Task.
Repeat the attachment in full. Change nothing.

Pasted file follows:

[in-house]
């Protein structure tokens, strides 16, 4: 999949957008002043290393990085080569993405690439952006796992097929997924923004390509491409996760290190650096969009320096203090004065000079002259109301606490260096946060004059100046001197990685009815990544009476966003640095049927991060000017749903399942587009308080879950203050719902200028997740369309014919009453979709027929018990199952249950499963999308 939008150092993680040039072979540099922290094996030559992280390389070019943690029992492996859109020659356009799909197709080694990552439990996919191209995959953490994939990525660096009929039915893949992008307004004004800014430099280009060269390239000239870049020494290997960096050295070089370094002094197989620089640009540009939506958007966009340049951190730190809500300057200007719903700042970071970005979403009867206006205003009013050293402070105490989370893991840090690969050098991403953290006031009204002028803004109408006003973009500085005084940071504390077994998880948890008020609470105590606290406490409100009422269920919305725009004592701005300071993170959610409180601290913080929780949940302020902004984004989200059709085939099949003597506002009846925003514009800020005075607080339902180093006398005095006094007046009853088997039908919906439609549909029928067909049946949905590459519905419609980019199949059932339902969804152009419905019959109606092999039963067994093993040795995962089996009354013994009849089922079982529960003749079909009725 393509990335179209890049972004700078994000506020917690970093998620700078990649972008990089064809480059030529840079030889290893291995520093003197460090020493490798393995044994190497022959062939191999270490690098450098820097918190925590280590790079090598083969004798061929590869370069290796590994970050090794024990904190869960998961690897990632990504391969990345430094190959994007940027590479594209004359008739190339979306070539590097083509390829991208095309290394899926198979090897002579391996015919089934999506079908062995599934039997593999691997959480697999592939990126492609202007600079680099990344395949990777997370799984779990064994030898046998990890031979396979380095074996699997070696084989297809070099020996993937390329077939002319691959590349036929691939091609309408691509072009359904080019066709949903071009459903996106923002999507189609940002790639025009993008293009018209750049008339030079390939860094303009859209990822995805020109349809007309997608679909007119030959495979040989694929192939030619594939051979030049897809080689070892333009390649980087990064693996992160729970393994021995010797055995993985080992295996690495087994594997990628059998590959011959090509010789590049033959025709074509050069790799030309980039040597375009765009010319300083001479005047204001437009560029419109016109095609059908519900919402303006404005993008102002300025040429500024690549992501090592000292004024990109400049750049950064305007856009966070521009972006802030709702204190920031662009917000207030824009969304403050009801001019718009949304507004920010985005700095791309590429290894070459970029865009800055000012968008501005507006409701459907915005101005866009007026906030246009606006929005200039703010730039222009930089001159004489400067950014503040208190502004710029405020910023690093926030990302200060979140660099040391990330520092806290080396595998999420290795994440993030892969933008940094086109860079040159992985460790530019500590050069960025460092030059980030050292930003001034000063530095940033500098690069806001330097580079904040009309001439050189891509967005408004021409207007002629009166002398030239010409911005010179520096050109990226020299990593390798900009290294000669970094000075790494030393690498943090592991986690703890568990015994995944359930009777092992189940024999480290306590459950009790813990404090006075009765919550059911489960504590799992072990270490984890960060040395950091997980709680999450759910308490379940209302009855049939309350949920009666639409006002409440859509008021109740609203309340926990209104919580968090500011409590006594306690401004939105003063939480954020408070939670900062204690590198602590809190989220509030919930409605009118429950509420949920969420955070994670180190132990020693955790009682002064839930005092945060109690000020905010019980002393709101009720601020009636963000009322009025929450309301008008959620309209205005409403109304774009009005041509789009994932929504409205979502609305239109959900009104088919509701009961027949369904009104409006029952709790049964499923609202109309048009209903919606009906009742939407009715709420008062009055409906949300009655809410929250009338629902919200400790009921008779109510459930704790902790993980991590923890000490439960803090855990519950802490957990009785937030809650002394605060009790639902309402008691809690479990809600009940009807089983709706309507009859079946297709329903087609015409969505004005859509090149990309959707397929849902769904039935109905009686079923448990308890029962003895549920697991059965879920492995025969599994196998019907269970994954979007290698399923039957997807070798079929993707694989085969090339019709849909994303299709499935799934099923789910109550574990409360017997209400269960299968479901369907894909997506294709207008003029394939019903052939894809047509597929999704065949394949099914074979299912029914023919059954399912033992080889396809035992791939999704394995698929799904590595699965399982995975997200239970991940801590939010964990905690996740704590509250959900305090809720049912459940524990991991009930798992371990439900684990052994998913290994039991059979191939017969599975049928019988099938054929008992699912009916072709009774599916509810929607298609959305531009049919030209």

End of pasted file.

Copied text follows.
[in-house]
């Protein structure tokens, strides 16, 4: 999949957008002043290393990085080569993405690439952006796992097929997924923004390509491409996760290190650096969009320096203090004065000079002259109301606490260096946060004059100046001197990685009815990544009476966003640095049927991060000017749903399942587009308080879950203050719902200028997740369309014919009453979709027929018990199952249950499963999308 939008150092993680040039072979540099922290094996030559992280390389070019943690029992492996859109020659356009799909197709080694990552439990996919191209995959953490994939990525660096009929039915893949992008307004004004800014430099280009060269390239000239870049020494290997960096050295070089370094002094197989620089640009540009939506958007966009340049951190730190809500300057200007719903700042970071970005979403009867206006205003009013050293402070105490989370893991840090690969050098991403953290006031009204002028803004109408006003973009500085005084940071504390077994998880948890008020609470105590606290406490409100009422269920919305725009004592701005300071993170959610409180601290913080929780949940302020902004984004989200059709085939099949003597506002009846925003514009800020005075607080339902180093006398005095006094007046009853088997039908919906439609549909029928067909049946949905590459519905419609980019199949059932339902969804152009419905019959109606092999039963067994093993040795995962089996009354013994009849089922079982529960003749079909009725 393509990335179209890049972004700078994000506020917690970093998620700078990649972008990089064809480059030529840079030889290893291995520093003197460090020493490798393995044994190497022959062939191999270490690098450098820097918190925590280590790079090598083969004798061929590869370069290796590994970050090794024990904190869960998961690897990632990504391969990345430094190959994007940027590479594209004359008739190339979306070539590097083509390829991208095309290394899926198979090897002579391996015919089934999506079908062995599934039997593999691997959480697999592939990126492609202007600079680099990344395949990777997370799984779990064994030898046998990890031979396979380095074996699997070696084989297809070099020996993937390329077939002319691959590349036929691939091609309408691509072009359904080019066709949903071009459903996106923002999507189609940002790639025009993008293009018209750049008339030079390939860094303009859209990822995805020109349809007309997608679909007119030959495979040989694929192939030619594939051979030049897809080689070892333009390649980087990064693996992160729970393994021995010797055995993985080992295996690495087994594997990628059998590959011959090509010789590049033959025709074509050069790799030309980039040597375009765009010319300083001479005047204001437009560029419109016109095609059908519900919402303006404005993008102002300025040429500024690549992501090592000292004024990109400049750049950064305007856009966070521009972006802030709702204190920031662009917000207030824009969304403050009801001019718009949304507004920010985005700095791309590429290894070459970029865009800055000012968008501005507006409701459907915005101005866009007026906030246009606006929005200039703010730039222009930089001159004489400067950014503040208190502004710029405020910023690093926030990302200060979140660099040391990330520092806290080396595998999420290795994440993030892969933008940094086109860079040159992985460790530019500590050069960025460092030059980030050292930003001034000063530095940033500098690069806001330097580079904040009309001439050189891509967005408004021409207007002629009166002398030239010409911005010179520096050109990226020299990593390798900009290294000669970094000075790494030393690498943090592991986690703890568990015994995944359930009777092992189940024999480290306590459950009790813990404090006075009765919550059911489960504590799992072990270490984890960060040395950091997980709680999450759910308490379940209302009855049939309350949920009666639409006002409440859509008021109740609203309340926990209104919580968090500011409590006594306690401004939105003063939480954020408070939670900062204690590198602590809190989220509030919930409605009118429950509420949920969420955070994670180190132990020693955790009682002064839930005092945060109690000020905010019980002393709101009720601020009636963000009322009025929450309301008008959620309209205005409403109304774009009005041509789009994932929504409205979502609305239109959900009104088919509701009961027949369904009104409006029952709790049964499923609202109309048009209903919606009906009742939407009715709420008062009055409906949300009655809410929250009338629902919200400790009921008779109510459930704790902790993980991590923890000490439960803090855990519950802490957990009785937030809650002394605060009790639902309402008691809690479990809600009940009807089983709706309507009859079946297709329903087609015409969505004005859509090149990309959707397929849902769904039935109905009686079923448990308890029962003895549920697991059965879920492995025969599994196998019907269970994954979007290698399923039957997807070798079929993707694989085969090339019709849909994303299709499935799934099923789910109550574990409360017997209400269960299968479901369907894909997506294709207008003029394939019903052939894809047509597929999704065949394949099914074979299912029914023919059954399912033992080889396809035992791939999704394995698929799904590595699965399982995975997200239970991940801590939010964990905690996740704590509250959900305090809720049912459940524990991991009930798992371990439900684990052994998913290994039991059979191939017969599975049928019988099938054929008992699912009916072709009774599916509810929607298609959305531009049919030209």